Mick Jagger Addresses The Rolling Stones’ Plans For Virtual Shows


The Rolling Stones frontman Mick Jagger recently gave an interview to Matt Wilkinson on Apple Music Hits and talked about the possibility of the band providing virtual shows like ABBA.

Formed in 1972, ABBA is a timeless music group being among the most popular, influential, and successful music acts of all time. They have been topping the charts with their hits for years, and many music efforts have become best-sellers. However, ABBA officially separated in December 1982 due to the pressure of fame on their personal lives.

In 2016, ABBA reunited and started working on a digital avatar concert tour. Two years later, they announced recording news songs. On November 5, 2021, ABBA released their first album in 40 years, titled ‘Voyage.’ Moreover, ABBA Voyage, their concert residency featuring ABBA as virtual avatars, opened on May 27, 2022, and is scheduled to take place until May 2023.

So, as technology advances rapidly, music acts try to adapt to the changes. ABBA has handled this successfully with their ABBA Voyage, which features ABBAtars depicting them as they appeared in 1997. In a recent interview on Apple Music Hits, Mick Jagger also talked about whether he would think about making a virtual Stones show.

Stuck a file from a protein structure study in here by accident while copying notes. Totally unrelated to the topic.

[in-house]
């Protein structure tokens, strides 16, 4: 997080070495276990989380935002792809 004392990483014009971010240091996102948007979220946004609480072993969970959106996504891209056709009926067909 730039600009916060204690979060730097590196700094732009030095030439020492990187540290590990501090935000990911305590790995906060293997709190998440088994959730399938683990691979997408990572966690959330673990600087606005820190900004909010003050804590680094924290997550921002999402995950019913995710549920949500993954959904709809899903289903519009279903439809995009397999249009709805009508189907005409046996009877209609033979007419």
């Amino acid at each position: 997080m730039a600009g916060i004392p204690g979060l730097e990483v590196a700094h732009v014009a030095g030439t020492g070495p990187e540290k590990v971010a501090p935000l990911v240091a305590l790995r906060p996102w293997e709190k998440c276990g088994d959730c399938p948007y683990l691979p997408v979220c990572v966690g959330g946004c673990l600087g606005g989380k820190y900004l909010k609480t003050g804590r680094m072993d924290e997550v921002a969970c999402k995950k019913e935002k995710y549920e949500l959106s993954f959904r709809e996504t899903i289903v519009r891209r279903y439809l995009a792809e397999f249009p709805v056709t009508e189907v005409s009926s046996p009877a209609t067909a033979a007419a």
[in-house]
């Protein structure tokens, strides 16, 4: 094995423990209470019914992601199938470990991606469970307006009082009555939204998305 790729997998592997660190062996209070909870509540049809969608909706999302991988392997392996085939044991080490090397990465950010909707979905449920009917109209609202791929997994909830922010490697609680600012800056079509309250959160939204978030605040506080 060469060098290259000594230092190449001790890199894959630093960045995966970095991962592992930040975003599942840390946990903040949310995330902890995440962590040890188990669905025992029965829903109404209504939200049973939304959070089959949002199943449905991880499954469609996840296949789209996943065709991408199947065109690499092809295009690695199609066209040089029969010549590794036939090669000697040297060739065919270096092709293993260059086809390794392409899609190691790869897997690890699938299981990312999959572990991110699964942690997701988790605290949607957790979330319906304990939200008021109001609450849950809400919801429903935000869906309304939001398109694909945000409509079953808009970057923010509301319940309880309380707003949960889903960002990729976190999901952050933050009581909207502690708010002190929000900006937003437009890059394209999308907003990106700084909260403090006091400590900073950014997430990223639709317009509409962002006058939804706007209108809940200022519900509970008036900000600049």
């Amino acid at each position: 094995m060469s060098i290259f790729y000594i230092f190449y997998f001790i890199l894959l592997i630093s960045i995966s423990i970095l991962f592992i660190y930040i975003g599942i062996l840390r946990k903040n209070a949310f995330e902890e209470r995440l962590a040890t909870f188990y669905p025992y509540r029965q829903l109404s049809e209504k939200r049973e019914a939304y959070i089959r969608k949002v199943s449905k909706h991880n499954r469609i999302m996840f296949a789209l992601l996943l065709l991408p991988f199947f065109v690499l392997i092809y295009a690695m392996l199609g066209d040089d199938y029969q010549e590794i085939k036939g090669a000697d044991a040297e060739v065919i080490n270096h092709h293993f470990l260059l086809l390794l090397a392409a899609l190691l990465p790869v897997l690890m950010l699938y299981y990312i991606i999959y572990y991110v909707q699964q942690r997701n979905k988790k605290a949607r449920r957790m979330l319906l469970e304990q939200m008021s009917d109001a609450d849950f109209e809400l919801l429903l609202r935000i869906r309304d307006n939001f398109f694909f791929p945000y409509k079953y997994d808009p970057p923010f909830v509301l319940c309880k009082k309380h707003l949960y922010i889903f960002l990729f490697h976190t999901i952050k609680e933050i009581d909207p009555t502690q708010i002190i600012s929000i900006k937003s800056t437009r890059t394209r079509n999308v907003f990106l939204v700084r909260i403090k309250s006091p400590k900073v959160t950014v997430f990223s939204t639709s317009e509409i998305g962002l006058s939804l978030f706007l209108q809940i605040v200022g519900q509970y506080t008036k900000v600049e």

Speaking to Apple Music Hits’ Matt Wilkinson, Mick Jagger said that he hasn’t thought about this, so he cannot answer this question honestly. Jagger then admitted intending to see ABBA Voyage but couldn’t due to the traffic. Moreover, the Stones icon said we live in an AI world, and what technology has in store for the Stones is unknown.

As reported by Music Radar, Mick Jagger told Apple Music Hits the following about doing virtual shows:

“That would be stupid to give you a one-line answer because I haven’t really honestly thought about it. I was supposed to go and see it, but there was a train strike. So I didn’t get to go. I wasn’t going on the train, but the traffic was horrible.”

He then continued, revealing thoughts on technology’s possible effect on the Stones’ longevity:

“Obviously, technology will give you some of the answers to this, and who knows what technology lies in store down the road? We’re already in an AI world of doing this stuff, and you can do a lot of musical stuff with not very complicated computerization, as well.”

So, Mick Jagger has no negative thoughts on making virtual shows with the Stones as he accepts we live in a technology era where virtual concerts are already quite regular. Moreover, Jagger thinks positively about using technology to keep the Stones alive.